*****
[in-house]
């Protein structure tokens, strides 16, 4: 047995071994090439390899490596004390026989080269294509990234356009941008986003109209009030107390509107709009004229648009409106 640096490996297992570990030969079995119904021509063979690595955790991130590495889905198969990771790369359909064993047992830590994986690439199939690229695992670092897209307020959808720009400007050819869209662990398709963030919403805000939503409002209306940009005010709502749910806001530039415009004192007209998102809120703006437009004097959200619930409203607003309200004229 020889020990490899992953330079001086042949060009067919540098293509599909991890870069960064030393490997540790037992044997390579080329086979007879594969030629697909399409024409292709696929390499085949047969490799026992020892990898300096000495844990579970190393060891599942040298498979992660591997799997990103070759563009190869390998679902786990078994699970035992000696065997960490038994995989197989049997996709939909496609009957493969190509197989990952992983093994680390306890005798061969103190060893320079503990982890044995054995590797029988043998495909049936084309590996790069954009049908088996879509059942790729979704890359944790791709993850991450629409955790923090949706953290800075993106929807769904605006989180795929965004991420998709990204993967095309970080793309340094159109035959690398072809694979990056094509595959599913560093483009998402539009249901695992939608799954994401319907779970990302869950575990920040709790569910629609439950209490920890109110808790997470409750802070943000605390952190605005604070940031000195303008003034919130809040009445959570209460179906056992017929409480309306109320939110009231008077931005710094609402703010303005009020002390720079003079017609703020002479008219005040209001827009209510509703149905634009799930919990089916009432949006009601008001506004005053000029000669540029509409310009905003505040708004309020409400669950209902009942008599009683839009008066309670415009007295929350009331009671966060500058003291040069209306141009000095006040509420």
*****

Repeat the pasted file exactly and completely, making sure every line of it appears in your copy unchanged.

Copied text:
[in-house]
């Protein structure tokens, strides 16, 4: 047995071994090439390899490596004390026989080269294509990234356009941008986003109209009030107390509107709009004229648009409106 640096490996297992570990030969079995119904021509063979690595955790991130590495889905198969990771790369359909064993047992830590994986690439199939690229695992670092897209307020959808720009400007050819869209662990398709963030919403805000939503409002209306940009005010709502749910806001530039415009004192007209998102809120703006437009004097959200619930409203607003309200004229 020889020990490899992953330079001086042949060009067919540098293509599909991890870069960064030393490997540790037992044997390579080329086979007879594969030629697909399409024409292709696929390499085949047969490799026992020892990898300096000495844990579970190393060891599942040298498979992660591997799997990103070759563009190869390998679902786990078994699970035992000696065997960490038994995989197989049997996709939909496609009957493969190509197989990952992983093994680390306890005798061969103190060893320079503990982890044995054995590797029988043998495909049936084309590996790069954009049908088996879509059942790729979704890359944790791709993850991450629409955790923090949706953290800075993106929807769904605006989180795929965004991420998709990204993967095309970080793309340094159109035959690398072809694979990056094509595959599913560093483009998402539009249901695992939608799954994401319907779970990302869950575990920040709790569910629609439950209490920890109110808790997470409750802070943000605390952190605005604070940031000195303008003034919130809040009445959570209460179906056992017929409480309306109320939110009231008077931005710094609402703010303005009020002390720079003079017609703020002479008219005040209001827009209510509703149905634009799930919990089916009432949006009601008001506004005053000029000669540029509409310009905003505040708004309020409400669950209902009942008599009683839009008066309670415009007295929350009331009671966060500058003291040069209306141009000095006040509420």